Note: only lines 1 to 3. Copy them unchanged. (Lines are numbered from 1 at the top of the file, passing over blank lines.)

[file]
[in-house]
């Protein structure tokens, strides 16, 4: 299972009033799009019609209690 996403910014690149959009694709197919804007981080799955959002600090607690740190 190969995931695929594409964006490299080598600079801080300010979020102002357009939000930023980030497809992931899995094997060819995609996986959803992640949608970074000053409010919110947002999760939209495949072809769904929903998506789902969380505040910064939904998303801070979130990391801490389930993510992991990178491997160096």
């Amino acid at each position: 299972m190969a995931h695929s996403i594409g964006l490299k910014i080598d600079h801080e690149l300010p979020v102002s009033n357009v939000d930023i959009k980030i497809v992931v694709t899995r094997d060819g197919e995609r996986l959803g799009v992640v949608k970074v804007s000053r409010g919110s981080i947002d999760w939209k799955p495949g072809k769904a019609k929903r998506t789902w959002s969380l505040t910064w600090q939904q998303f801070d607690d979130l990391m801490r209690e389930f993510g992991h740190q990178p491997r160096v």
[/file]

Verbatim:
[in-house]
């Protein structure tokens, strides 16, 4: 299972009033799009019609209690 996403910014690149959009694709197919804007981080799955959002600090607690740190 190969995931695929594409964006490299080598600079801080300010979020102002357009939000930023980030497809992931899995094997060819995609996986959803992640949608970074000053409010919110947002999760939209495949072809769904929903998506789902969380505040910064939904998303801070979130990391801490389930993510992991990178491997160096």
């Amino acid at each position: 299972m190969a995931h695929s996403i594409g964006l490299k910014i080598d600079h801080e690149l300010p979020v102002s009033n357009v939000d930023i959009k980030i497809v992931v694709t899995r094997d060819g197919e995609r996986l959803g799009v992640v949608k970074v804007s000053r409010g919110s981080i947002d999760w939209k799955p495949g072809k769904a019609k929903r998506t789902w959002s969380l505040t910064w600090q939904q998303f801070d607690d979130l990391m801490r209690e389930f993510g992991h740190q990178p491997r160096v």